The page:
By Dannae Delano, Barry Salkin and Roberta Casper Watson
On August 3, 2020, the District Court for the Southern District of New York ruled that four parts of the temporary rules adopted by the DOL to implement the Emergency Paid Sick Leave Act (EPSLA) and the Emergency and Family Medical Leave Expansion ACT (EFMLEA) provisions of the FFCRA were invalid: i) the requirement that paid sick leave and expanded family and medical leave are available only if an employee has work from which to take leave; (ii) the requirement that an employee may take FFCRA leave intermittently only with employer approval; (iii) the definition of an employee who is a health care provider whom an employer may exclude from eligibility for FFCRA Leave ; and (iv) the statement that employees who take FFCRA leave must provide the employer with certain documentation before taking leave (more information on the court’s decision). On September 11, in response to the District Court decision, the DOL reaffirmed its regulations in part, revised the regulations in part, and provided a more detailed explanation with respect to certain of the positions taken by the District Court.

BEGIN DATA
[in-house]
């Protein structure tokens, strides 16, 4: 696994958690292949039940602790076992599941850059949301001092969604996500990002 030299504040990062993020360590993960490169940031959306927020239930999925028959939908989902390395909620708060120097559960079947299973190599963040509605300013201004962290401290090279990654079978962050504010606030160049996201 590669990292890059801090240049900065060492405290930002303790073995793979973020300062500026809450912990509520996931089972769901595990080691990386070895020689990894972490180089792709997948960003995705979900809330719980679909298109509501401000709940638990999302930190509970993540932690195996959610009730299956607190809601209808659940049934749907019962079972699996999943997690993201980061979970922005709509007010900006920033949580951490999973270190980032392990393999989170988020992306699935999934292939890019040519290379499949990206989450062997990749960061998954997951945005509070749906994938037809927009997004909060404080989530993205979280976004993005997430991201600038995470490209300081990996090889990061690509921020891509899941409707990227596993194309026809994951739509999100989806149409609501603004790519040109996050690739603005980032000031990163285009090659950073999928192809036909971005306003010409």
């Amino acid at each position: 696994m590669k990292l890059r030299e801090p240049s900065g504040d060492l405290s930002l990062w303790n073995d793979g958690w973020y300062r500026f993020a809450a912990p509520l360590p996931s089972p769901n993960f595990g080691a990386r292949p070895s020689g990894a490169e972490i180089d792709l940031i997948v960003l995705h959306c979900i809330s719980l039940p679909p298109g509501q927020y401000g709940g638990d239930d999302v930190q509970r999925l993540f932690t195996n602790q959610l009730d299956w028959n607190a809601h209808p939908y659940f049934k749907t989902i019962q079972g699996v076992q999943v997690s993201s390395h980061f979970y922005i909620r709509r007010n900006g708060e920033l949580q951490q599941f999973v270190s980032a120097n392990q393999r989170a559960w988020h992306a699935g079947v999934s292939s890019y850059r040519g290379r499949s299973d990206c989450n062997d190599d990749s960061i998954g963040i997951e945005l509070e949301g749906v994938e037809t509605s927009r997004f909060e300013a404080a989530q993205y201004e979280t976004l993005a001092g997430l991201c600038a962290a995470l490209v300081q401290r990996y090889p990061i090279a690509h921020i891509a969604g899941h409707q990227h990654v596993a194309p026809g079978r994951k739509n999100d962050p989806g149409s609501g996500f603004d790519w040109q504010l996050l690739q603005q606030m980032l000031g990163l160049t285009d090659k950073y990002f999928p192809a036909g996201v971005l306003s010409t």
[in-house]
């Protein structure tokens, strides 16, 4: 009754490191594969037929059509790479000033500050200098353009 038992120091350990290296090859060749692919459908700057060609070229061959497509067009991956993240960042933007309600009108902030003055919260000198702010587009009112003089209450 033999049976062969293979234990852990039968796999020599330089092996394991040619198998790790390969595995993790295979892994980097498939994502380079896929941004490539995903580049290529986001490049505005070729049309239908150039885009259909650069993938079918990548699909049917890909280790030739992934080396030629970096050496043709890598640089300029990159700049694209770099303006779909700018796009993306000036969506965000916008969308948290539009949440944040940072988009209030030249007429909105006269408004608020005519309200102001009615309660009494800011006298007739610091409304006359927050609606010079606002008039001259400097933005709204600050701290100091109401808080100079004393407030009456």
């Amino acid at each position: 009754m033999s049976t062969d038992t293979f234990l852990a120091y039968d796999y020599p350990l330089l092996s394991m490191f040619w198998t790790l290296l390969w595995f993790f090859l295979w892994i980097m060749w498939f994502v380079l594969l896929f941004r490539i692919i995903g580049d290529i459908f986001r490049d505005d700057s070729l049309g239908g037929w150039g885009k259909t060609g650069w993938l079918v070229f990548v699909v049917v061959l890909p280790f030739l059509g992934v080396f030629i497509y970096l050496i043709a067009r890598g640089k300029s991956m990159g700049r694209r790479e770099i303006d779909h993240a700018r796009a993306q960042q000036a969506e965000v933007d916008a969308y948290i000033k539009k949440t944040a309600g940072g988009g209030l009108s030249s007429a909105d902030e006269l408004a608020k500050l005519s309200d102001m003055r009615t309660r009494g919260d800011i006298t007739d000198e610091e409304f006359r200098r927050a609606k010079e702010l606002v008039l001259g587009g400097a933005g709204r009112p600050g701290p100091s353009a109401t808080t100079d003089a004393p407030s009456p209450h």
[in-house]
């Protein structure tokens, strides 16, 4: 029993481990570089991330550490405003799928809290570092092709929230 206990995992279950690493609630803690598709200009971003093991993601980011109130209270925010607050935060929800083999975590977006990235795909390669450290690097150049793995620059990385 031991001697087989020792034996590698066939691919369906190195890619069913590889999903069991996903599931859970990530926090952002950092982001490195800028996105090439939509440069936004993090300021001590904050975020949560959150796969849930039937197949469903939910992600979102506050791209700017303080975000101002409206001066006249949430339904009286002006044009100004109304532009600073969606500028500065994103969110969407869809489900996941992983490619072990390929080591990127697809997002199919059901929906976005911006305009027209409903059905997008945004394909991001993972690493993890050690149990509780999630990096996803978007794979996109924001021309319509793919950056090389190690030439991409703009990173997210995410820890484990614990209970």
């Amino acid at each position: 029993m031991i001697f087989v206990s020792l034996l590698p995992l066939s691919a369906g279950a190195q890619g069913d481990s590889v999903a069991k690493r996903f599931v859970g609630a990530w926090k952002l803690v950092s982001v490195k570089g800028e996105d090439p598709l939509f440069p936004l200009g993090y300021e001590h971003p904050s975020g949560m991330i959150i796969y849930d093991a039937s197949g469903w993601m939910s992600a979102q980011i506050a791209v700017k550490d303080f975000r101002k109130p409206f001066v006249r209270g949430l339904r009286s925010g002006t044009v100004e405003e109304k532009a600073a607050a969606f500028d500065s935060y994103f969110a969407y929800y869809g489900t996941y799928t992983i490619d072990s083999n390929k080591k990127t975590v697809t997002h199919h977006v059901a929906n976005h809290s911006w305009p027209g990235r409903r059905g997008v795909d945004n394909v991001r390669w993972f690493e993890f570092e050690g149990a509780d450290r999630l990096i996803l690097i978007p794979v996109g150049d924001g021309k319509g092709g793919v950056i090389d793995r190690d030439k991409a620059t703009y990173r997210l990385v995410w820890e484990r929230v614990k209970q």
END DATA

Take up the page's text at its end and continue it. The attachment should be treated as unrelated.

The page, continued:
First, the DOL reaffirms its position that paid sick leave and expanded family and medical leave may be taken only if the employee has work from which to take leave and explains further why this requirement is appropriate. In the original text of the regulation, this work-related availability requirement only applied to three of the six qualifying reasons for leave. The revised text extends the but-for causation requirement to all six qualifying events, and also specifies that the work-availability requirement will apply if an employee requests leave for a substantially similar condition as specified by the Secretary of Health and Human Services. In reaching this conclusion, the DOL relied upon rules of statutory interpretation, the meaning of the word “leave” in other contexts, and various policy arguments. The DOL clarified, however, that employers may not make work unavailable in an effort to deny FFCRA leave to an employee, since altering an employee’s schedule in an adverse manner because the employee requests or takes FFCRA leave may be impermissible retaliation.
Second, the DOL reaffirms its position that, where intermittent FFCRA leave is permitted by the DOL regulations, an employee must obtain his or her employer’s approval to take paid sick leave and expanded family and medical leave intermittently, and explains further the basis for this regulatory requirement.